The state of New Mexico, home to the Navajo and Pueblo tribal nations, could be the next battleground for online gambling legalisation reports the publication ABQ Journal.
Governor Susana Martinez appears to be using new gambling compacts with the tribes as leverage to ensure that internet gambling does not gain a foothold in the south-western state.
Under the proposed compact, the Navajos could stop sharing their slot machine revenues with the state if the state legalised any form of Internet gambling, including poker, ABQ reports.
The tribe would be required to enter “good faith negotiations” – and arbitration, if needed – on a new revenue-sharing agreement with the state that reflects the impact of Internet gambling on its land casinos.
Enrique Knell, a spokesman for Gov. Martinez, told the publication: “This provision was intended to discourage the adoption of Internet gaming in the state, while ensuring that, if Internet gaming is adopted, revenue sharing continues in light of any new benefit/detriment to the (Navajo) Nation.”
If approved by the Legislature, the proposed compact with the Navajos could become a model for new compacts with the state’s other gambling tribes.
The new compacts was negotiated with the Navajos but failed to make it through the state Legislature due to the end of the last session mid-March. It was, however, progressed by a joint committee on compacts, although there was not enough time to submit it to the vote in either the Senate of the House.
The compacts committee was aware of the internet gambling legalisation provisions, but these were not discussed in any depth.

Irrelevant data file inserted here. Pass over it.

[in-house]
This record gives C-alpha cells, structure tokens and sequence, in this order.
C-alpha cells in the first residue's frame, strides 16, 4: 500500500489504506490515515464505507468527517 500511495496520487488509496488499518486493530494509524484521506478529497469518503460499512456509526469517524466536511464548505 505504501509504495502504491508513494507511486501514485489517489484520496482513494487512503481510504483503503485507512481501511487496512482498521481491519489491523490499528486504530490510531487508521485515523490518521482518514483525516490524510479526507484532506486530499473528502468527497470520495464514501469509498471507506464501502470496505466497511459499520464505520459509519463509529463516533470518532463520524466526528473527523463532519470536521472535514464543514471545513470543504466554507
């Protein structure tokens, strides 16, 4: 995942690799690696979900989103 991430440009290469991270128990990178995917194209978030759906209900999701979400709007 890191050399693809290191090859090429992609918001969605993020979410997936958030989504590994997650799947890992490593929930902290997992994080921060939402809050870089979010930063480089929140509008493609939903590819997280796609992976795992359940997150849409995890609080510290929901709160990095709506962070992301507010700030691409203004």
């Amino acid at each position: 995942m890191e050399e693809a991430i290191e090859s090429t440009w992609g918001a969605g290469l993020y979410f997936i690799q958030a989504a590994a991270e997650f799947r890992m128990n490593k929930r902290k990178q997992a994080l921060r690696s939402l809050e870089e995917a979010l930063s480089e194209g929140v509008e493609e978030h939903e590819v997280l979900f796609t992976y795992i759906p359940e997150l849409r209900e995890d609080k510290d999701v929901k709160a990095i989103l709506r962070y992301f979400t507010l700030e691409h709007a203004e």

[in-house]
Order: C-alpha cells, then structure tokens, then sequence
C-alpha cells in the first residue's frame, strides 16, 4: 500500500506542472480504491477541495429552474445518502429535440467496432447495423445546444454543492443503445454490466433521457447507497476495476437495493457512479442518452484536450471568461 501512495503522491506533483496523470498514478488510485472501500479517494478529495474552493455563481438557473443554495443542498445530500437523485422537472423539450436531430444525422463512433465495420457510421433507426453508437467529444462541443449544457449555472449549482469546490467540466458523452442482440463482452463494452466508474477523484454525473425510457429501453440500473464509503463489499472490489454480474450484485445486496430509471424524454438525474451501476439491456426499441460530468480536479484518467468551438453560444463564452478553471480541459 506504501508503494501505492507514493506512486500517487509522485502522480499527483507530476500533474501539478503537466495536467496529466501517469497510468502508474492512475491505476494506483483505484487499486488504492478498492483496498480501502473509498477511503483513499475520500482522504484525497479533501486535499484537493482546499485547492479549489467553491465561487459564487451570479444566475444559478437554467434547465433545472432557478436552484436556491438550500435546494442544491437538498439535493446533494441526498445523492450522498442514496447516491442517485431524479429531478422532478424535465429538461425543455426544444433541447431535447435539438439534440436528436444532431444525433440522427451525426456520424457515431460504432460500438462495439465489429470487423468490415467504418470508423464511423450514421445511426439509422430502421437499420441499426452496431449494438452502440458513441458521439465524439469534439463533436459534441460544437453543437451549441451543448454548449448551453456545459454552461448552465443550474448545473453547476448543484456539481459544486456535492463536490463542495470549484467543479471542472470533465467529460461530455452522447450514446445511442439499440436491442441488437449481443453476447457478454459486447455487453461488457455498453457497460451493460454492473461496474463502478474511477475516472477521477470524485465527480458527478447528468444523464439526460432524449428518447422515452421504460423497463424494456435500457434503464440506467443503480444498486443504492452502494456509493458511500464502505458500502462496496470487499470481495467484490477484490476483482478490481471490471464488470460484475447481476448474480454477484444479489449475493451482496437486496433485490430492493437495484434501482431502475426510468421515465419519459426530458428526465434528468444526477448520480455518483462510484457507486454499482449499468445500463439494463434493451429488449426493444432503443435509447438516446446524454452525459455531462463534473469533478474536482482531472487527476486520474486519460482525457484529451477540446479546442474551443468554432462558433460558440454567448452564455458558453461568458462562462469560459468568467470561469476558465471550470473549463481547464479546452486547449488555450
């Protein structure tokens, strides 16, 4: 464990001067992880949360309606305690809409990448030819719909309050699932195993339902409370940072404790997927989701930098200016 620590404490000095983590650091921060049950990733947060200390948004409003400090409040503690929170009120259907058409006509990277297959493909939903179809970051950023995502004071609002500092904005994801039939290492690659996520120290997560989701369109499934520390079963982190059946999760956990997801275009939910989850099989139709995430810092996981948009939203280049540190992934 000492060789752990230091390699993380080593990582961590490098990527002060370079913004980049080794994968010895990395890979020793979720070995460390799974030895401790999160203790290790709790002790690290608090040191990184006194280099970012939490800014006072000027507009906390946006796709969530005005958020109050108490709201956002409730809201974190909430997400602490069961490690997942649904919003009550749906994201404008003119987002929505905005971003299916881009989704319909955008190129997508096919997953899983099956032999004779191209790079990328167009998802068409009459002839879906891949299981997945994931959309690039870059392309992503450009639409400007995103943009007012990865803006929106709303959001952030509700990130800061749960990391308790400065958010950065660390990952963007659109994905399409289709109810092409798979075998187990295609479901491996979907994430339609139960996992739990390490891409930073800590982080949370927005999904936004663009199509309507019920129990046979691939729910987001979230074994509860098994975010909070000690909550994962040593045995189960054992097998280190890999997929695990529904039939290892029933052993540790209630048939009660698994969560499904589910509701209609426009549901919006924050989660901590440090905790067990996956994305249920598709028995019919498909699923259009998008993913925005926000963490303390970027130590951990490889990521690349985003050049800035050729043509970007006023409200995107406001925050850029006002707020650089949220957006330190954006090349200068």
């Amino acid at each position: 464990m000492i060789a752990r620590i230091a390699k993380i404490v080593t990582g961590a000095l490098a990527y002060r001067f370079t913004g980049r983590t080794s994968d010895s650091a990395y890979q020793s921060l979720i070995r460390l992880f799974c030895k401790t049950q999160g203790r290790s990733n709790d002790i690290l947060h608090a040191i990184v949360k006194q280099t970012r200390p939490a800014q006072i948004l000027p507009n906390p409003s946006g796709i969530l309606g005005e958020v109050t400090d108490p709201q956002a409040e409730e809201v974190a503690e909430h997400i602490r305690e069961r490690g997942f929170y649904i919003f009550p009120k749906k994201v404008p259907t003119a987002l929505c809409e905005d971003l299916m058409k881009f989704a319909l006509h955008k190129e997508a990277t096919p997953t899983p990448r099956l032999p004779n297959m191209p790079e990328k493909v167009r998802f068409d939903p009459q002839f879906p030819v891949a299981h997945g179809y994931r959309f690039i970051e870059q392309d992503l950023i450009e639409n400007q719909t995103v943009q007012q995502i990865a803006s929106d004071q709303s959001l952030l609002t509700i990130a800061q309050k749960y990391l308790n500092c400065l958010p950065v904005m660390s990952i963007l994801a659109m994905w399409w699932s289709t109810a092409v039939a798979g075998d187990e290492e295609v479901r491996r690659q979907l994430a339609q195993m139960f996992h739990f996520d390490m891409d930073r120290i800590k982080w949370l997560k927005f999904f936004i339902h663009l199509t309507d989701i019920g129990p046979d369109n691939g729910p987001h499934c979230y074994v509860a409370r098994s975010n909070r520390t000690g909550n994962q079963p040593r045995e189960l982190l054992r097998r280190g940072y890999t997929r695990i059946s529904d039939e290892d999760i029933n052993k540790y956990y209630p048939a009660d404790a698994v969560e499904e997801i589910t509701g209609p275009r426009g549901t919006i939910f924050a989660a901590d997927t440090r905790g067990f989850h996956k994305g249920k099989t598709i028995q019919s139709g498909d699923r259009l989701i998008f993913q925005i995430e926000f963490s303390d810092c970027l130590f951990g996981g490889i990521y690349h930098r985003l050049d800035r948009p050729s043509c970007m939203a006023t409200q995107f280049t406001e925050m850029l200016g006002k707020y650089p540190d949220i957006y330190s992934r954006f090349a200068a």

It will therefore need to be re-submitted in the new legislative season
“While the impact of Internet gaming is uncertain, the state believes that brick and mortar (tribal) facilities will provide for more jobs and better serve the interests of New Mexico economic development,” Knell told ABQ.
“It’s also reasonable to believe that social and financial problems related to gambling could be worse if Internet gaming is allowed.”
Under the current compacts, the gambling tribes share a percentage of their slot machine revenues with the state. In exchange, the state limits its Class III, or casino-style, gambling to a state lottery, horse racing and slot machines operated by racetracks and fraternal and veterans organisations.
The proposed new compact with the Navajos would allow the tribe to stop making revenue-sharing payments to the New Mexico if the state authorised Internet wagering on any casino or poker games or entered a multistate Internet gambling agreement.
In the proposed new compact, the Navajos have agreed not to engage in Internet gambling as long as the state does not legalise it, and the US Congress does not pass a federal law to legalise Internet gambling.
Conversely, if the Navajos were become involved in Internet gambling, they would be required to share revenues from such an enterprise with the state, with the exception of earnings from poker.
Sen. George Muñoz, a Democrat who chairs the Committee on Compacts, told ABQ that the committee will meet this summer and that Internet gambling will be on the agenda for discussion.